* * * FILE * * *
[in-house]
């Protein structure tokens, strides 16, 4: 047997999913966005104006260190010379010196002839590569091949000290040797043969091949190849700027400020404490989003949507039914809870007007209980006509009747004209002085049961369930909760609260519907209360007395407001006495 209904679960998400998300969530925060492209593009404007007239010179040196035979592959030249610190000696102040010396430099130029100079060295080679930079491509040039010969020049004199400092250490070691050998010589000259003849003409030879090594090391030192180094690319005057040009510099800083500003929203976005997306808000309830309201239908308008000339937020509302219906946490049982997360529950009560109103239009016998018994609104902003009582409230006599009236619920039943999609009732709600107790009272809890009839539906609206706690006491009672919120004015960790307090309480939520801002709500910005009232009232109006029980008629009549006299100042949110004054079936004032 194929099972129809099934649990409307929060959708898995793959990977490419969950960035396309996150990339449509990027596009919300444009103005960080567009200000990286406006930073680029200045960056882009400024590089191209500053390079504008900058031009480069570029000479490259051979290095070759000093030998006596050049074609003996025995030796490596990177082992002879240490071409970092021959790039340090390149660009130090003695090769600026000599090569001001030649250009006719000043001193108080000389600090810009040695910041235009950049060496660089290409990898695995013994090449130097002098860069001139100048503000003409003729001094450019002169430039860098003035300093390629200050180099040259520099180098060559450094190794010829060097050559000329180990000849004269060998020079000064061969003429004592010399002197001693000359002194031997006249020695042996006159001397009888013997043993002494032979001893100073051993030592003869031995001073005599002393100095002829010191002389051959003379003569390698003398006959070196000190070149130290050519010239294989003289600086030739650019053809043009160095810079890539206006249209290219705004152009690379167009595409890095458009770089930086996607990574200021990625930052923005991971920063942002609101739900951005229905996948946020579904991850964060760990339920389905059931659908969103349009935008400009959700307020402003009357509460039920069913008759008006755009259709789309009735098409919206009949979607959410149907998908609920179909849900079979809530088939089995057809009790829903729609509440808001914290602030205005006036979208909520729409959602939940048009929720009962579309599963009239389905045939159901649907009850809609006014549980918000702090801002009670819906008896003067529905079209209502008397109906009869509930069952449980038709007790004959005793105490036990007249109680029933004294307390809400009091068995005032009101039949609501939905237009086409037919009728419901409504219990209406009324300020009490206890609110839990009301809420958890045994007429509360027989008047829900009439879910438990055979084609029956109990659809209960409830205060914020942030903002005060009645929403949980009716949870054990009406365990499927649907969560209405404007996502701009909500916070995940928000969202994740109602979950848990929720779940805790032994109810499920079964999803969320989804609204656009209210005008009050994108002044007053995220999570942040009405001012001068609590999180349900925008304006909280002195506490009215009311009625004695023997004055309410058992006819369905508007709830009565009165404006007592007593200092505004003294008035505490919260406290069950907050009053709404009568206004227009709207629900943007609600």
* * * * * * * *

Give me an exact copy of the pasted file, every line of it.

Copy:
[in-house]
């Protein structure tokens, strides 16, 4: 047997999913966005104006260190010379010196002839590569091949000290040797043969091949190849700027400020404490989003949507039914809870007007209980006509009747004209002085049961369930909760609260519907209360007395407001006495 209904679960998400998300969530925060492209593009404007007239010179040196035979592959030249610190000696102040010396430099130029100079060295080679930079491509040039010969020049004199400092250490070691050998010589000259003849003409030879090594090391030192180094690319005057040009510099800083500003929203976005997306808000309830309201239908308008000339937020509302219906946490049982997360529950009560109103239009016998018994609104902003009582409230006599009236619920039943999609009732709600107790009272809890009839539906609206706690006491009672919120004015960790307090309480939520801002709500910005009232009232109006029980008629009549006299100042949110004054079936004032 194929099972129809099934649990409307929060959708898995793959990977490419969950960035396309996150990339449509990027596009919300444009103005960080567009200000990286406006930073680029200045960056882009400024590089191209500053390079504008900058031009480069570029000479490259051979290095070759000093030998006596050049074609003996025995030796490596990177082992002879240490071409970092021959790039340090390149660009130090003695090769600026000599090569001001030649250009006719000043001193108080000389600090810009040695910041235009950049060496660089290409990898695995013994090449130097002098860069001139100048503000003409003729001094450019002169430039860098003035300093390629200050180099040259520099180098060559450094190794010829060097050559000329180990000849004269060998020079000064061969003429004592010399002197001693000359002194031997006249020695042996006159001397009888013997043993002494032979001893100073051993030592003869031995001073005599002393100095002829010191002389051959003379003569390698003398006959070196000190070149130290050519010239294989003289600086030739650019053809043009160095810079890539206006249209290219705004152009690379167009595409890095458009770089930086996607990574200021990625930052923005991971920063942002609101739900951005229905996948946020579904991850964060760990339920389905059931659908969103349009935008400009959700307020402003009357509460039920069913008759008006755009259709789309009735098409919206009949979607959410149907998908609920179909849900079979809530088939089995057809009790829903729609509440808001914290602030205005006036979208909520729409959602939940048009929720009962579309599963009239389905045939159901649907009850809609006014549980918000702090801002009670819906008896003067529905079209209502008397109906009869509930069952449980038709007790004959005793105490036990007249109680029933004294307390809400009091068995005032009101039949609501939905237009086409037919009728419901409504219990209406009324300020009490206890609110839990009301809420958890045994007429509360027989008047829900009439879910438990055979084609029956109990659809209960409830205060914020942030903002005060009645929403949980009716949870054990009406365990499927649907969560209405404007996502701009909500916070995940928000969202994740109602979950848990929720779940805790032994109810499920079964999803969320989804609204656009209210005008009050994108002044007053995220999570942040009405001012001068609590999180349900925008304006909280002195506490009215009311009625004695023997004055309410058992006819369905508007709830009565009165404006007592007593200092505004003294008035505490919260406290069950907050009053709404009568206004227009709207629900943007609600």